Tax Tips to Follow before 2024
The end of 2023 is fast approaching. Soon, you’ll need to file your taxes. Tax season doesn’t have to be filled with dread and worry. There is still time to make your 2023 tax filing a more successful one. Follow these tax tips and you may have a better 2023 tax experience.
Table of Contents
Things to do at work
First, you should calculate if you will owe taxes with your current tax status. Armed with this information, you can develop a plan on what to do next.
- Adjust your withholdings. A careful taxpayer would consider optimizing his or her tax withholdings by the year’s end. The IRS has a specific form to use when adjusting how much income you want held back: the W-4. It tells your employer how much money should be kept from each paycheck to cover federal taxes. If you can accurately estimate how much to use per paycheck, you can minimize what you’ll owe at tax time
The passage and execution of the 2022 Tax Cut and Jobs Act made some significant changes that affect our tax liabilities. The personal exemption was eliminated, but both the child tax credit and standard deductions were increased. Review your withholdings and make sure your estimated tax burden matches your annual withholding amount. For help figuring out your W-4 optimizations, the Internal Revenue Service has a withholding calculator.
- If you’ll owe the government, start saving for your tax payment now. You know how to make a big payment hurt less? Break it up into two or more smaller payments and save them to a separate, designated bank account. First, review your tax liability and withholdings, and adjust your withholdings for the current and next tax year if necessary. After calculating your tax liability using your W-4, divide that value by the number of paychecks you receive per year. The amount you end up with is what you should save from each paycheck to cover your annual tax bill. Automatic transfers can be helpful because you don’t have to remember to move money to your tax bank account manually. Finally, always leave the minimum amount required by the bank for this account when you pay your taxes.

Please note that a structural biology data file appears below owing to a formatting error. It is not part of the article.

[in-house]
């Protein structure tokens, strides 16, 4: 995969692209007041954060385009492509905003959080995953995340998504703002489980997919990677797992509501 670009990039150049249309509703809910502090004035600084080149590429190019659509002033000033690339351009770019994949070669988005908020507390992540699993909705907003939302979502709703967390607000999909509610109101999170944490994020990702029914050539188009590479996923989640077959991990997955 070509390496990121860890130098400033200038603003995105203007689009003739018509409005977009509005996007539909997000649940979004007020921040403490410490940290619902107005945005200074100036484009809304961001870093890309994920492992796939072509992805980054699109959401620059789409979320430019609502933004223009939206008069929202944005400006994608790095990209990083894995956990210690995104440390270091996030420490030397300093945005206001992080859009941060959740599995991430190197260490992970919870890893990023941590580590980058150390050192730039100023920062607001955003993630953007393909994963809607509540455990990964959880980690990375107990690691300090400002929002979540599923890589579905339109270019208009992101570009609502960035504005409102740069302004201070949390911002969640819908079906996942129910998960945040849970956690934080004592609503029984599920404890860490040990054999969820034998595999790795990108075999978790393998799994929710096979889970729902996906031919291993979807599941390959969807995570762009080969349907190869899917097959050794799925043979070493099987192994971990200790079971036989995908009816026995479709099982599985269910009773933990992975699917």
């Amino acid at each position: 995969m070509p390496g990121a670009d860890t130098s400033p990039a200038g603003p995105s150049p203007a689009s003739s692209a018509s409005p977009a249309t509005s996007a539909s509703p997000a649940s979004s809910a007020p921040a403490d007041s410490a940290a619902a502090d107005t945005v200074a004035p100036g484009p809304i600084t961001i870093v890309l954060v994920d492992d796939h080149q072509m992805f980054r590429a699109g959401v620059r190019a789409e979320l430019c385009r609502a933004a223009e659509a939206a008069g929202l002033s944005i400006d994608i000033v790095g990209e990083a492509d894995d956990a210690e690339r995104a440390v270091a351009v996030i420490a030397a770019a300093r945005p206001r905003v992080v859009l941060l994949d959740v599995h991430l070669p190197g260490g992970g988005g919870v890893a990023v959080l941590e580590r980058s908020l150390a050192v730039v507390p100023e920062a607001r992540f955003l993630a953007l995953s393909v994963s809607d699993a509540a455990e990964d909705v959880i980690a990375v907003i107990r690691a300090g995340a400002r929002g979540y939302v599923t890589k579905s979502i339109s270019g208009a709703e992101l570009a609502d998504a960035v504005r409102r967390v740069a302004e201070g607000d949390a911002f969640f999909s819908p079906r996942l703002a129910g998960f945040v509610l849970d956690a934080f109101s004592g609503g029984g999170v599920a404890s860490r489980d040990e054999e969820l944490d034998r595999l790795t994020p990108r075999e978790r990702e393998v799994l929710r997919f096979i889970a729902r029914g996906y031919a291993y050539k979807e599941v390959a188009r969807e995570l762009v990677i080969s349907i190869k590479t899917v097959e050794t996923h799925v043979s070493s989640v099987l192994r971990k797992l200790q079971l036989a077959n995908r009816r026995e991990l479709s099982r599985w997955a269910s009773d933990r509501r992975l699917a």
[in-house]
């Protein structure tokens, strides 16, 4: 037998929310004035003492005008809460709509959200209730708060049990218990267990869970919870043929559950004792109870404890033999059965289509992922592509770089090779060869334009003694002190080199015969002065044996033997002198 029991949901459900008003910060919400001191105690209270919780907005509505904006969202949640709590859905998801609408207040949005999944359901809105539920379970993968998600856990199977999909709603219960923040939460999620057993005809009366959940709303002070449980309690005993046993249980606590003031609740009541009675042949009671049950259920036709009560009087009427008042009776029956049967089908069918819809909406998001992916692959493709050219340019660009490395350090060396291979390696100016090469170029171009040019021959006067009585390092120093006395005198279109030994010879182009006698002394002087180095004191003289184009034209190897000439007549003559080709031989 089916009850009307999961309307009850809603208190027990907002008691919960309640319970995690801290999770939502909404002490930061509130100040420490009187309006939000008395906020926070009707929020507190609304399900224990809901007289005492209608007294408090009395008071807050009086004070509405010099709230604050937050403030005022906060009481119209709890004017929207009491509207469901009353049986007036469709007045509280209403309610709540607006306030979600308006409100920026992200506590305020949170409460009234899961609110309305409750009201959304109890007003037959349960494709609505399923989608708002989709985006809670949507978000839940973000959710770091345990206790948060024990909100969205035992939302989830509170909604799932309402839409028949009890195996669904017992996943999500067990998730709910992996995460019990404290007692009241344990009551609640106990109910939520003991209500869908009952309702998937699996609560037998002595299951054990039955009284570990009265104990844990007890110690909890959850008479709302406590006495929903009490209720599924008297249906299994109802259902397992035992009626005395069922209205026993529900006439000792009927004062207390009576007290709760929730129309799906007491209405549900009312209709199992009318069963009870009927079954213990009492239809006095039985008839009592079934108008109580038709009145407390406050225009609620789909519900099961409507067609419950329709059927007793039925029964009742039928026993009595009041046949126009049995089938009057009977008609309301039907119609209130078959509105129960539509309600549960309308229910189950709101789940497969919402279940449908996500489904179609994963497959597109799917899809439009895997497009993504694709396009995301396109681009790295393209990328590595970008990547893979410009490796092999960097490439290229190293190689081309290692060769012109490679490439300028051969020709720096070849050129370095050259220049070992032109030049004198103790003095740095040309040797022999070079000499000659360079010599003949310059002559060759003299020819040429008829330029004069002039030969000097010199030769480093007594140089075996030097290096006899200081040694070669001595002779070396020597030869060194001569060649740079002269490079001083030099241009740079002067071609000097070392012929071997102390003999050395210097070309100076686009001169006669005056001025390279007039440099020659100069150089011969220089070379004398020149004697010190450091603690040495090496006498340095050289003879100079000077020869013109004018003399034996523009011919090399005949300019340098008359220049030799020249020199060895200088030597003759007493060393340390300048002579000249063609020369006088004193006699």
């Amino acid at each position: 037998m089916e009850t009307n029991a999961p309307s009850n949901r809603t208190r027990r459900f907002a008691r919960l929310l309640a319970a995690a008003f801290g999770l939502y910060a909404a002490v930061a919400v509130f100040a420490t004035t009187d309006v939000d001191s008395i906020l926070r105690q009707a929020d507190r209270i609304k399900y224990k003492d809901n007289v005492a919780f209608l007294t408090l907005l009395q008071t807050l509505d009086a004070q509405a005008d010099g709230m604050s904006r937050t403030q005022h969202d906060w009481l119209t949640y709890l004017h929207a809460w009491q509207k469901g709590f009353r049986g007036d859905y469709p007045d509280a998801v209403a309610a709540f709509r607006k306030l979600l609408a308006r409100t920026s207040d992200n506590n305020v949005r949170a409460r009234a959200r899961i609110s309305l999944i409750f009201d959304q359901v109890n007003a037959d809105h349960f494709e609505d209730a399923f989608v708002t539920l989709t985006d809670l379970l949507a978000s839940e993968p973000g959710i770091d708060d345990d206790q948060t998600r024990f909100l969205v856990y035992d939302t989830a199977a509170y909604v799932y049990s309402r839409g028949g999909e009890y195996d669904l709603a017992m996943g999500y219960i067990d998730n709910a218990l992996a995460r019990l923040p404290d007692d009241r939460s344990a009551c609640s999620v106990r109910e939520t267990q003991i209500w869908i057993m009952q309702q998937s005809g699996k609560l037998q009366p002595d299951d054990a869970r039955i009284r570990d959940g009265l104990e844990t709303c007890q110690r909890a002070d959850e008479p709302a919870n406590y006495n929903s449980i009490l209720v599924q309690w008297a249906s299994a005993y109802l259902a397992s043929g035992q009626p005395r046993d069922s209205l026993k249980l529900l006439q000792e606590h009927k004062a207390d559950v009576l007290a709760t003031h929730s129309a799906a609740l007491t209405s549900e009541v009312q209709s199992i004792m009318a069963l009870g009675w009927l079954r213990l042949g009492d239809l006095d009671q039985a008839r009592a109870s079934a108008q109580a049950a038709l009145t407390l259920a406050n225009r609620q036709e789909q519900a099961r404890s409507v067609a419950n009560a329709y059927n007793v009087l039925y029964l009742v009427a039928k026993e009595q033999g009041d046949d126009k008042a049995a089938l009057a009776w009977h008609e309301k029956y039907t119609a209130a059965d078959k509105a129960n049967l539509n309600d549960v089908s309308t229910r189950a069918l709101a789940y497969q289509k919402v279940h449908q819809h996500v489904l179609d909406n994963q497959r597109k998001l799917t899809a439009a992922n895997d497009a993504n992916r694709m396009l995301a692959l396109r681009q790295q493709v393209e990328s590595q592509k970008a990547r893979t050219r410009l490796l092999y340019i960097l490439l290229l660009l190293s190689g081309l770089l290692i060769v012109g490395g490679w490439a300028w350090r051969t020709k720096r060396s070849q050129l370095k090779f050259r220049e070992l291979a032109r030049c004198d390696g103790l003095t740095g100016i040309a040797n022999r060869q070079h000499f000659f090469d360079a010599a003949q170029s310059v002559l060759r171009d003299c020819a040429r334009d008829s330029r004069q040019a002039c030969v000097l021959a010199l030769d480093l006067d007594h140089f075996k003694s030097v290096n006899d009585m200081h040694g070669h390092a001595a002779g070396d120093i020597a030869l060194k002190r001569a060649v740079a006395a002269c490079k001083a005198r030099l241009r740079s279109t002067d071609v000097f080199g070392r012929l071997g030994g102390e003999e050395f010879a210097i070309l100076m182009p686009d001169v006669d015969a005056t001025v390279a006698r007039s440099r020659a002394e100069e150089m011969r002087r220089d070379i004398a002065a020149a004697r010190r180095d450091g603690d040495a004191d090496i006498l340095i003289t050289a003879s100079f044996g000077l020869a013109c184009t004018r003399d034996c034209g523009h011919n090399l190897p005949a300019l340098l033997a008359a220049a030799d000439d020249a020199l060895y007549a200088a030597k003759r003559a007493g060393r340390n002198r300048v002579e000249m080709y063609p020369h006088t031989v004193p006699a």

- Figure out if your employer matches your 401K or IRA contributions. The money used to fund your 401K and IRA reduces your taxable income, meaning you’ll pay less in taxes. It may make sense to max this out if
- Your employer matches the contribution;
- You’re currently in a high tax bracket (this is more relevant for a 401K).
If you’re less than 50 years old, you can contribute up to $18,500 to your 401K, and $5,500 to an IRA. Those of you who are 50 or older can save up to $24,500, and $6,500, respectively.
More importantly, you want to take full advantage of your employer contributions. Not doing so is leaving money on the table. Your employer’s contributions to your 401K and IRA make these accounts grow faster; you have more money under compound interest. The size of the employer contribution is determined by how much you invest, until it hits a limit. Our advice: max out your contribution so that you get the most from your employer.
Things you can do that affect your home
- Appeal your property taxes. You may be able to negotiate your property taxes by requesting an appeal of your home’s assessed value. To do this, you’ll have to show that the assessor overestimated the value of your home. In many cases, you can initiate the appeal yourself after doing a little research. Just be aware that the appeals process can take several months.